Christmas is a time for festivity. Prayers, merry making and sending cards are part of the Christmas rituals. The celebration begins with a midnight mass on the eve of the festival, as Jesus was born at midnight. This is followed by a morning service and a mass at midnight, in accordance with the decree of the Pope. To mark the event, churches and homes are illuminated with colourful lights and decorated with streamers of many hues. Some Indian Christians light oil lamps as well, perhaps because of the influence of the Hindu festival of Diwali. Many families make tableaux to depict the birth of Christ, using their imagination and creativity. Joseph, Mary, baby Jesus in a cradle of hay, sheep, shepherds and the angels are crafted to enact the event. A decorated fir tree, is also now synonymous with Christmas and often referred to as a Christmas tree.
Christmas celebrations in urban areas are very similar to those in the West. Streamers, lights, balloons and buntings are used to add a festive look to shopping centers. Special discounts, bargain offers and bonuses are offered to make shopping more attractive. Friends and relatives exchange presents. Santa Claus distributes gifts and sweets to children. Singing carols is also part of the ritual. It is customary for families to eat Christmas dinner together. Elaborate puddings, special cakes and wine are prepared. Roasted chicken takes the place of the stuffed turkey of the West, for the meal. In the coastal regions, people have fish.
In the tribal and rural areas of India, the menu is very different. Cakes made of rice flour and bananas form part of the ceremonial feast. As a gesture of goodwill, these confections are sent to homes which are in mourning. Women also make thekudas and namkeens. In some parts of southern India, payas is distributed among friends and relatives. Carol singing is also popular, but it is accompanied by rhythmic dancing. The dance forms vary from region to region. In the eastern states of Bihar, Assam, Manipur and Nagaland, it is customary to intersperse the feast with tribal dances.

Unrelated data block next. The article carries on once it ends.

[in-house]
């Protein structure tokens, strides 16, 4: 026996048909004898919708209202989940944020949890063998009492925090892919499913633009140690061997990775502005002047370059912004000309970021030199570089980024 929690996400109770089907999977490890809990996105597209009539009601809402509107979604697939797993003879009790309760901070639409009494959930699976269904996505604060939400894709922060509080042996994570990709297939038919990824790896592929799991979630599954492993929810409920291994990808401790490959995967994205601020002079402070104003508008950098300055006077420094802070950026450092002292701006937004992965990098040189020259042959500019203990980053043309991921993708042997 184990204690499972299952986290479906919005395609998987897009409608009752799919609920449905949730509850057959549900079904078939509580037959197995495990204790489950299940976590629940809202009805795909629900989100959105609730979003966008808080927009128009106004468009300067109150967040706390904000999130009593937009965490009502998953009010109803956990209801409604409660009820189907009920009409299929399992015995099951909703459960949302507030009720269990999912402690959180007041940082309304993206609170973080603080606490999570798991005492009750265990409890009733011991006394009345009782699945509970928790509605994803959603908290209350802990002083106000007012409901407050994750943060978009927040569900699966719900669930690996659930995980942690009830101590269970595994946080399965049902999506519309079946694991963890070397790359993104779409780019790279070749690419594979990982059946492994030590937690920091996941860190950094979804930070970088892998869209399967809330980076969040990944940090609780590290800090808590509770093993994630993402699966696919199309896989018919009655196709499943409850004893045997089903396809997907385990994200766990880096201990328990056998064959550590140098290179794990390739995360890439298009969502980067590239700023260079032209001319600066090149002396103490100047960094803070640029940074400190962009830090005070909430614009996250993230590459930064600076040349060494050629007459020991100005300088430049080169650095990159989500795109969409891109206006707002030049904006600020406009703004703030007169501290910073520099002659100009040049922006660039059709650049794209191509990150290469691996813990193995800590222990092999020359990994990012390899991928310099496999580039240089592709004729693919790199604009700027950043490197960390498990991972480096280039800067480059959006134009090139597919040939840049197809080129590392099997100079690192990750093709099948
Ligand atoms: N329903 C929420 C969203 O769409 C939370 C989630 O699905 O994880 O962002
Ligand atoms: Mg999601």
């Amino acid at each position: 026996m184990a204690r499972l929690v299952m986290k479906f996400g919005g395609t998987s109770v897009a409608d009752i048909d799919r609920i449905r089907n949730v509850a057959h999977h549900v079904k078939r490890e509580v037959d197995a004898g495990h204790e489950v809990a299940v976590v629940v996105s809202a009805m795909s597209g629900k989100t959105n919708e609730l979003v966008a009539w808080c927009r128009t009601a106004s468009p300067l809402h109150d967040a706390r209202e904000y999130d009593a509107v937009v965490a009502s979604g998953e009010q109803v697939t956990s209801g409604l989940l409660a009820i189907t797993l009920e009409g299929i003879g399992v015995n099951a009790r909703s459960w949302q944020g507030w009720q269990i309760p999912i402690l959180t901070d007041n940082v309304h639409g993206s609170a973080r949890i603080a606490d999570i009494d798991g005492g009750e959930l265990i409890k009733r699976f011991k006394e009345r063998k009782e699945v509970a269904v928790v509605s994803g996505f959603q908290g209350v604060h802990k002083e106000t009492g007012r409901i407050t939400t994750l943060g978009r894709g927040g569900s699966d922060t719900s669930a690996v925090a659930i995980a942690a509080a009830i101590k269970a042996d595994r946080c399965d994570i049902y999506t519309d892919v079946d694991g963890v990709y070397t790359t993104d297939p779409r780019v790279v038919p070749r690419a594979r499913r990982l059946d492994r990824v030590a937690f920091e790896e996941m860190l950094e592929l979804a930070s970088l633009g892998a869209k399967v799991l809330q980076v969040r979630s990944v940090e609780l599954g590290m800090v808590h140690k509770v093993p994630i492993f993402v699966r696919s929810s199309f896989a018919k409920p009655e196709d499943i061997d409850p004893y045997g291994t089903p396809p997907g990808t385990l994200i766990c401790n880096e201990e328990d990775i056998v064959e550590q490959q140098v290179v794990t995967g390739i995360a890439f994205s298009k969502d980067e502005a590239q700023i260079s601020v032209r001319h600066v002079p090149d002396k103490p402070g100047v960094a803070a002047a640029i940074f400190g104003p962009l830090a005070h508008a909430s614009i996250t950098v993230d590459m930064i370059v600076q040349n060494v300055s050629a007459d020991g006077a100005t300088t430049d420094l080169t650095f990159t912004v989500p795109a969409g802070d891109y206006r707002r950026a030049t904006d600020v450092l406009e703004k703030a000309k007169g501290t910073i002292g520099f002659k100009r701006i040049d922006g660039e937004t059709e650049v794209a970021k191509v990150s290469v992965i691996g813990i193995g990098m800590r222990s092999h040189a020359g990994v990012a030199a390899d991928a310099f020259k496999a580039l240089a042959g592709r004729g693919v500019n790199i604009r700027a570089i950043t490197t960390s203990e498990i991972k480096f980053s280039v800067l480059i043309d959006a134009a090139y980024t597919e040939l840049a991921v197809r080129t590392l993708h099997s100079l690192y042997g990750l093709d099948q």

Among the orthodox, the festival is commemorated by prayers and pacificator rites. Some sections of the Roman Catholics forsake eating meat during the period known as the Advent, from the first to the 25th of December.
Dasara (a.k.a. Dusharah) festival is celebrated typically in October. The mode and the fervor vary by a great deal across the subcontinent. Shown above is a painting of the Dasara celebration in Mysore.
Different parts of India celebrate the festival in different ways. Some celebrate it as Navaratri, some as Vijaya-Dashami, and some as Dussehra, in worship of Goddess Durga or celebrating Rama's victory over Rawana. The celebrations vary from a day to nine days (for Navaratri) to a month (for Mysore Dasara). The following pictures depict some of the celebrations.
Also Known As: Deepawali,Deepavali,Divali
Popularly Known As: Festival Of Lights
Diwali, the festival of lights is an occasion for the invocation of the Gods of prosperity and plenty, is celebrated with great pomp and splendour all across India. The word Diwali is the shortened version of "Deepawali', which means a cluster of lights or an array of lamps. The festival is celebrated on the 15th day of Ashwin (October/November). This new moon night, or Amavasya as it is called is thus turned into a bright and colourful night. For most of the people it's a three-day celebration begins with the Dhan-Teras, on the 13th day of the dark half of Kartik, followed the next day by the Roop Chaturdashi or Choti Diwali in the 14th day, and by Deepavali proper on the 15th day Roop Chaturdashi/Choti Diwali The next day after Dhanteras is Roop Chaturdashi when it is ordained that the human form is kept clean, healthy and beautified in order to ensure the Lord's blessings as it is one's human duty to look after the bodily form given by God. The day dawns and the infectious excitement of Choti Diwali in the air. A ghee lamp with wicks in four directions is lit along with 16 smaller lamps and the house is readied for the main festival of Goddess Mahalakshmi the next day.